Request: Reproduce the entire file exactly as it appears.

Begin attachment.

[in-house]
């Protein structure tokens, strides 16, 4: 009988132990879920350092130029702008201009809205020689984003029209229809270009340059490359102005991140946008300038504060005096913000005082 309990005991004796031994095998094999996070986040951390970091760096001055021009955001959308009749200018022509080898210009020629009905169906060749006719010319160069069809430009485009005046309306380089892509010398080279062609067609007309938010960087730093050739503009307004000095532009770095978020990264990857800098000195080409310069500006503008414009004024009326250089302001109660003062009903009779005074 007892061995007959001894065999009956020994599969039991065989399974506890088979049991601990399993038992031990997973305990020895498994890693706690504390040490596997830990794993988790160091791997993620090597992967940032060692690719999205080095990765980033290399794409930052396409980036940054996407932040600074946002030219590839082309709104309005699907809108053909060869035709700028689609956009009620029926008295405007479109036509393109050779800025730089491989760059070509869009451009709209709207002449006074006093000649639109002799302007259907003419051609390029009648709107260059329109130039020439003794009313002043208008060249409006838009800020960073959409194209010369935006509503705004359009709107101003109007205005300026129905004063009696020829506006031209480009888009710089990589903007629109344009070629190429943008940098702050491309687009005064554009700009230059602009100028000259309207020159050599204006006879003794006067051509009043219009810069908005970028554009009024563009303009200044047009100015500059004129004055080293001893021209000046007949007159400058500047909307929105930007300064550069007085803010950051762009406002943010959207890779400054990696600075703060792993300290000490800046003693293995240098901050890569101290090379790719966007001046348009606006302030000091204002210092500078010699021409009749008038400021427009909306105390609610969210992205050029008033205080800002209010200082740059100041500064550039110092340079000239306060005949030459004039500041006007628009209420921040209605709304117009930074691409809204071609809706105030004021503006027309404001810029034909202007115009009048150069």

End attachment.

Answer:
[in-house]
């Protein structure tokens, strides 16, 4: 009988132990879920350092130029702008201009809205020689984003029209229809270009340059490359102005991140946008300038504060005096913000005082 309990005991004796031994095998094999996070986040951390970091760096001055021009955001959308009749200018022509080898210009020629009905169906060749006719010319160069069809430009485009005046309306380089892509010398080279062609067609007309938010960087730093050739503009307004000095532009770095978020990264990857800098000195080409310069500006503008414009004024009326250089302001109660003062009903009779005074 007892061995007959001894065999009956020994599969039991065989399974506890088979049991601990399993038992031990997973305990020895498994890693706690504390040490596997830990794993988790160091791997993620090597992967940032060692690719999205080095990765980033290399794409930052396409980036940054996407932040600074946002030219590839082309709104309005699907809108053909060869035709700028689609956009009620029926008295405007479109036509393109050779800025730089491989760059070509869009451009709209709207002449006074006093000649639109002799302007259907003419051609390029009648709107260059329109130039020439003794009313002043208008060249409006838009800020960073959409194209010369935006509503705004359009709107101003109007205005300026129905004063009696020829506006031209480009888009710089990589903007629109344009070629190429943008940098702050491309687009005064554009700009230059602009100028000259309207020159050599204006006879003794006067051509009043219009810069908005970028554009009024563009303009200044047009100015500059004129004055080293001893021209000046007949007159400058500047909307929105930007300064550069007085803010950051762009406002943010959207890779400054990696600075703060792993300290000490800046003693293995240098901050890569101290090379790719966007001046348009606006302030000091204002210092500078010699021409009749008038400021427009909306105390609610969210992205050029008033205080800002209010200082740059100041500064550039110092340079000239306060005949030459004039500041006007628009209420921040209605709304117009930074691409809204071609809706105030004021503006027309404001810029034909202007115009009048150069």